Imagine, if you will, you are living in the center of the Axis Powers, circa early-20th-century Asia. Japan is fighting in WWII, allied with Germany, struggling to innovate all its technology as fast as possible. Collaboration with other European powers occurs and expands with as much eager desire to learn and grow as bitter jealousy coupled with a compulsion to catch up.
Now playing in select Philadelphian theaters, Hayao Miyazaki’s (perhaps last?) feature film is a beautiful and preponderant animated masterpiece. Unlike most animated films, e.g. of the Disney sort (though Walt Disney Studios is a co-distributor of this film), Miyazaki’s pictures almost feel real- the pacing, the way characters and objects move, the placement of angles and lighting, the deft dialogue- his films feel more like shot live-action sequences of breathing actors and physicality than painted pictures.
His plot is a biographic exploration of the life of Jiro Horikoshi, an aeronautics engineer who gains employment working for the Japanese military indirectly, contracted through a private engineering firm competing with international talent to up the ante of militaristic aeronautics capabilities. This occupational story line weaves through the story of his marriage as well, a bittersweet tale beginning with an act of kind heroism in Horikoshi’s adolescence. These narrations are not linear, however, imbued with fantastical images and scenes of Horikoshi’s mind burgeoning beyond the barriers of sight and sound, inspired by a muse of sorts, inspiration in the form of an (also Axis-powered) Italian flight engineer of international fame circa the 1920s and 1930s. Time is fractured as well, in these sequences, gaining glimpses of Horikoshi’s future and past, interspersed within moments of most significant life-meaning.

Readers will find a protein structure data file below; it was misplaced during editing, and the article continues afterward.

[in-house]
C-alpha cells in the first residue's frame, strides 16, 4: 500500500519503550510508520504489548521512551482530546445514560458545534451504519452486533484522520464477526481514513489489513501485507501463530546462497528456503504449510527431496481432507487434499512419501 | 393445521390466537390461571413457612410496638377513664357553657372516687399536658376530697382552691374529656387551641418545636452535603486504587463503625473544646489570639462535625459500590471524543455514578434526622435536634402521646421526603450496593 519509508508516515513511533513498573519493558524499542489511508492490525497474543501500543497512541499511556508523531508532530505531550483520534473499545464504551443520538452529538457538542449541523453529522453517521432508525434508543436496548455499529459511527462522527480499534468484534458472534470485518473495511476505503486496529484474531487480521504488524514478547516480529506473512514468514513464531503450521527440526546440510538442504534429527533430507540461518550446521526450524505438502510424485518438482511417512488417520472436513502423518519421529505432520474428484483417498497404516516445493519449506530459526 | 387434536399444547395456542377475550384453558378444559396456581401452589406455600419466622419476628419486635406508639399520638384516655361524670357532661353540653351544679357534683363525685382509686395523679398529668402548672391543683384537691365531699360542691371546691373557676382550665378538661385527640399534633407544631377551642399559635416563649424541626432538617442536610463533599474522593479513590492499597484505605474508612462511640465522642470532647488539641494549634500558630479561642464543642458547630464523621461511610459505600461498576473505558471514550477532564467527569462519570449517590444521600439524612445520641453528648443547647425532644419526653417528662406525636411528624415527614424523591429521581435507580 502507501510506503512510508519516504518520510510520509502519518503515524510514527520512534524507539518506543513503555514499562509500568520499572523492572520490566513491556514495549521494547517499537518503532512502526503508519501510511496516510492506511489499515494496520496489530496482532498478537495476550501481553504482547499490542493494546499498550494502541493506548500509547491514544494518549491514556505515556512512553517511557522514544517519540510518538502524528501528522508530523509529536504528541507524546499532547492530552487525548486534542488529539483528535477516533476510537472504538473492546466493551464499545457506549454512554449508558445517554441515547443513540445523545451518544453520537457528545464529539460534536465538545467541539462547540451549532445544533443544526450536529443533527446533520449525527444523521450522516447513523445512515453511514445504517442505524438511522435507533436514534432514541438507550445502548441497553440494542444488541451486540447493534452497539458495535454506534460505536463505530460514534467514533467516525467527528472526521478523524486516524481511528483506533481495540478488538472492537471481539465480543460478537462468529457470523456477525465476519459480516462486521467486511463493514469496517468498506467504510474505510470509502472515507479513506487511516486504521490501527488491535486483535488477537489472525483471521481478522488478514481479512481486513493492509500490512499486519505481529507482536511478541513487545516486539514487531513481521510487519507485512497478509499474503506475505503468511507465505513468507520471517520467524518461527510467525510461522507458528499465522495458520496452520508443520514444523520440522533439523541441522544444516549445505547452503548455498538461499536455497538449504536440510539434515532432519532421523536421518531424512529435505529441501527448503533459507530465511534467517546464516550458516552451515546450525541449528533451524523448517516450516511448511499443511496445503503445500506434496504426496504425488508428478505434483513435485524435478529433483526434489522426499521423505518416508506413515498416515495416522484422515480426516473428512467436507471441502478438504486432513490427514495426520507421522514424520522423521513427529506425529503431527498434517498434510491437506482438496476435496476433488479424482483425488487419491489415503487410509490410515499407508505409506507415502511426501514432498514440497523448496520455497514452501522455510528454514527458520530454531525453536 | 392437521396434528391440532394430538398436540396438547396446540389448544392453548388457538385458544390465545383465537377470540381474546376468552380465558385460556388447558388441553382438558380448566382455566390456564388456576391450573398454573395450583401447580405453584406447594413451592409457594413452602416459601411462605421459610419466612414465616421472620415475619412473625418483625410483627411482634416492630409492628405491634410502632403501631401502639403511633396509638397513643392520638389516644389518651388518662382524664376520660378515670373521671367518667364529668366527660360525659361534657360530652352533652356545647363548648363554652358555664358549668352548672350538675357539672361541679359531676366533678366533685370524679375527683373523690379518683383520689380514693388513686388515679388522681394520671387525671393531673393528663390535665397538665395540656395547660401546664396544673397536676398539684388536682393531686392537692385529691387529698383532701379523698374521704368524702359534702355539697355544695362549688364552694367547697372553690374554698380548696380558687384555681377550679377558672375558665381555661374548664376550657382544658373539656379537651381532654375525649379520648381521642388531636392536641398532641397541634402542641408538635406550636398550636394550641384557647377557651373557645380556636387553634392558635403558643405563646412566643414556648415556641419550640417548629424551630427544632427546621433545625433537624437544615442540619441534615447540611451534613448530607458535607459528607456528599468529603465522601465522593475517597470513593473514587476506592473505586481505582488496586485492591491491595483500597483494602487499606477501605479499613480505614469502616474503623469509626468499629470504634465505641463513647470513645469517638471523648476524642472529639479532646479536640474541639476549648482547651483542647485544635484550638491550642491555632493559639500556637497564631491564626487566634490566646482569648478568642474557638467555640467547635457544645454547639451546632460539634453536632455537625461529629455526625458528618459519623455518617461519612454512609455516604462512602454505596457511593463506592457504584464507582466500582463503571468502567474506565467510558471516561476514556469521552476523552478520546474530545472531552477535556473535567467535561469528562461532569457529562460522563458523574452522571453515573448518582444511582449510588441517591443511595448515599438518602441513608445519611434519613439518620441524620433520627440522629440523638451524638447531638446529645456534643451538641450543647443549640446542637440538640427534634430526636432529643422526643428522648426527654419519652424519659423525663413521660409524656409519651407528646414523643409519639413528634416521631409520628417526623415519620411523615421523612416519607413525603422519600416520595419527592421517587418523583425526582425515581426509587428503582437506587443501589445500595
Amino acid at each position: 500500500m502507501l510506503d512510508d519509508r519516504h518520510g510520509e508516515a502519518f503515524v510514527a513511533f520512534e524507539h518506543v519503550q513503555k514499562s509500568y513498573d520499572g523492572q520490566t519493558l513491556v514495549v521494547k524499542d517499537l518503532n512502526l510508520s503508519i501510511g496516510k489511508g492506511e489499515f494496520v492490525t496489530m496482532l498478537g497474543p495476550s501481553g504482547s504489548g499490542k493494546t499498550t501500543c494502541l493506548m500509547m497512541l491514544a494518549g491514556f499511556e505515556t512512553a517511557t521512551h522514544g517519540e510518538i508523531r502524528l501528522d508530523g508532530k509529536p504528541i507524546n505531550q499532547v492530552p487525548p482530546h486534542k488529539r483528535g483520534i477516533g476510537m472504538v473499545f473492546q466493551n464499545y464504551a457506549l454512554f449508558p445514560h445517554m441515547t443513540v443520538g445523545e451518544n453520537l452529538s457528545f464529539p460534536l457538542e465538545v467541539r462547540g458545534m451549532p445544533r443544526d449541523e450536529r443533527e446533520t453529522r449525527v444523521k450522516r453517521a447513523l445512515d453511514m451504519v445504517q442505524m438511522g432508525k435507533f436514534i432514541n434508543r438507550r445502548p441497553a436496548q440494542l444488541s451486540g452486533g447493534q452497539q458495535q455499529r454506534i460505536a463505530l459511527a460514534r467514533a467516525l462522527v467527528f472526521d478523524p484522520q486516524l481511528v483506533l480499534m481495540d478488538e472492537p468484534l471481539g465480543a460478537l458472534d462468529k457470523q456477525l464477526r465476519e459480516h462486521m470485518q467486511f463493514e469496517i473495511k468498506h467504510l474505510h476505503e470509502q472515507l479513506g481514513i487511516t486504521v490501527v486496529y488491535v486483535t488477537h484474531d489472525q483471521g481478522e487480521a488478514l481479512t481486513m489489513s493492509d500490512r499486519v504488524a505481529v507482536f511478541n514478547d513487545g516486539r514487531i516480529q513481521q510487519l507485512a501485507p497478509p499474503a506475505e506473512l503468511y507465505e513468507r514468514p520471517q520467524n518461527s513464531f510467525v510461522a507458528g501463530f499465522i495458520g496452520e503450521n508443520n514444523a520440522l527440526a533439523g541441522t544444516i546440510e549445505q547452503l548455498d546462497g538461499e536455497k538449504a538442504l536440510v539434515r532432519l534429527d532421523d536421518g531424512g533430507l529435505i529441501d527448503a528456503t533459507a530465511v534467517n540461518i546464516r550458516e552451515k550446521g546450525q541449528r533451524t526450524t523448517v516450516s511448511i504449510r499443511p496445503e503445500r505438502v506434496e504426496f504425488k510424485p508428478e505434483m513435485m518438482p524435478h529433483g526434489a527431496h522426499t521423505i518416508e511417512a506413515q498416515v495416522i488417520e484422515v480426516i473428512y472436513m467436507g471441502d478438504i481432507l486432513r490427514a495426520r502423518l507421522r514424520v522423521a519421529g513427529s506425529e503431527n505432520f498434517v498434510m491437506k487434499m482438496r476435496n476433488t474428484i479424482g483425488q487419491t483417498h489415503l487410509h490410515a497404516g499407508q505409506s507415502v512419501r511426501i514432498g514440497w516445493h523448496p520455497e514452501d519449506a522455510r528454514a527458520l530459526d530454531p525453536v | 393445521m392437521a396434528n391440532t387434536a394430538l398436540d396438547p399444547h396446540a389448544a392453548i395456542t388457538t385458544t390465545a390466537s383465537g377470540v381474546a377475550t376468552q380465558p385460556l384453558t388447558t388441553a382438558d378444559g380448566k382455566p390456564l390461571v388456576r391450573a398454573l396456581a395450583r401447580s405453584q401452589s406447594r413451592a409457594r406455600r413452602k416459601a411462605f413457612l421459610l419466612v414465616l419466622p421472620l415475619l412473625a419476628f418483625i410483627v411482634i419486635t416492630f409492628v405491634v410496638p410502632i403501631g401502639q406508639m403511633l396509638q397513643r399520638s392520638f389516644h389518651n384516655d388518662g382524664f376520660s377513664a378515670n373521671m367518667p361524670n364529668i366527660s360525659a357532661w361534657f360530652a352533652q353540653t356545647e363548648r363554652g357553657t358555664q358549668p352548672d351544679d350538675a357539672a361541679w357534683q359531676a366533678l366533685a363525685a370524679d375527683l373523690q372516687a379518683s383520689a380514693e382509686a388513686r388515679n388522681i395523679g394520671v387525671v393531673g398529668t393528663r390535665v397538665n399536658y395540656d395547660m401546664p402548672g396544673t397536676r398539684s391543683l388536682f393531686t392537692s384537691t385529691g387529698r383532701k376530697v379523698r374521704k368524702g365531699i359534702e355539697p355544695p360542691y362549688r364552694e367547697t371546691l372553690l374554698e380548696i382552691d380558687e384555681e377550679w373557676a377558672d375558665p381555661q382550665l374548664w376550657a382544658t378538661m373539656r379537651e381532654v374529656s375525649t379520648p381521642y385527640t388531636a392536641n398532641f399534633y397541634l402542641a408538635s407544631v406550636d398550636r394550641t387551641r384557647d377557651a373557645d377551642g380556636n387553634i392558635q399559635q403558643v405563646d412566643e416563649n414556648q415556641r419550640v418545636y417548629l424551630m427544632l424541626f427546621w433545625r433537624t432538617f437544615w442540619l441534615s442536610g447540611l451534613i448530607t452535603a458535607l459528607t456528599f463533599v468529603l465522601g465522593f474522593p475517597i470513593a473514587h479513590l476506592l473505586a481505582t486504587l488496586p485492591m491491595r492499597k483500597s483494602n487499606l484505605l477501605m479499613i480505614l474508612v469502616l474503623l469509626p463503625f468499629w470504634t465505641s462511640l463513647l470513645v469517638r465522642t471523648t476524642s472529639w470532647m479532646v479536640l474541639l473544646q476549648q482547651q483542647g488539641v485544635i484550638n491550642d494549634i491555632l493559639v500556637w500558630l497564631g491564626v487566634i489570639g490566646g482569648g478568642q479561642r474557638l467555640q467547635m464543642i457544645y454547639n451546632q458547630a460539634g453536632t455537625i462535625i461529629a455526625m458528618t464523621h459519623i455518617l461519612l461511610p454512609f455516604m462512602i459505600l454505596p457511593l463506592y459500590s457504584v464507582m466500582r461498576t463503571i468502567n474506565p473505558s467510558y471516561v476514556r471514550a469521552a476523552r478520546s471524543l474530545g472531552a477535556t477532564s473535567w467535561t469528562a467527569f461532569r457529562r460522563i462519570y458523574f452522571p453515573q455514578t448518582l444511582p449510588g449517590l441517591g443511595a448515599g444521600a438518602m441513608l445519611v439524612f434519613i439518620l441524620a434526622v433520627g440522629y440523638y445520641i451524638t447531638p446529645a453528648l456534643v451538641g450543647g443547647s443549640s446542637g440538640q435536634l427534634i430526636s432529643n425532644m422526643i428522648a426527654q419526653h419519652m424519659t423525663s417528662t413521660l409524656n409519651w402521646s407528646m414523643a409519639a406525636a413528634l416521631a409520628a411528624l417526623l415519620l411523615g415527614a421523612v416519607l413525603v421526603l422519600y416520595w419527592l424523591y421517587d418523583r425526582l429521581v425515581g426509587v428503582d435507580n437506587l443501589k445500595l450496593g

“The Wind Rises” resounds with the eternality of knowledge and science. Miyazaki reminds us with his characteristic animated dexterity how knowledge gained through research and the empirical method transcend time and space. Perhaps only within this filmic medium of artistic expression can we as viewers garner so pristine a vantage point. His dreamscapes entwine throughout the narrative thrust like portals through sand dunes of time. Horikoshi longs to achieve supersonic, super-convenient, streamlined flight; yet such goals are a double-edged sword. Japan was an Axis power, allied closely with Germany and Italy, whose own famous Italian engineer figures prominently in Horikoshi’s ongoing life and career development. Japan’s moral debasement and WWII-era acts of atrocity soon come to light, yet figure very subtly within the larger narration of the film, as we also see Horikoshi and colleagues tour the technological bases of a Germany attempting to dominate and destroy all of Europe.
The beauty of Miyazaki’s artistry cannot be overstated; the dreams display a level of creativity and yearning rarely seen in animated film. They are paeans to the human desire to break bounds of human thought and ability, to develop powers via the mind using the elements of earth to move beyond our physical confines. Planes as destruction, even unto today- but also for joy, for artistry- for climbing heights of human knowledge to apprehend principles of spatial design…
Whichever way one interprets Miyazaki’s many levels of meaning, his is an extraordinary film.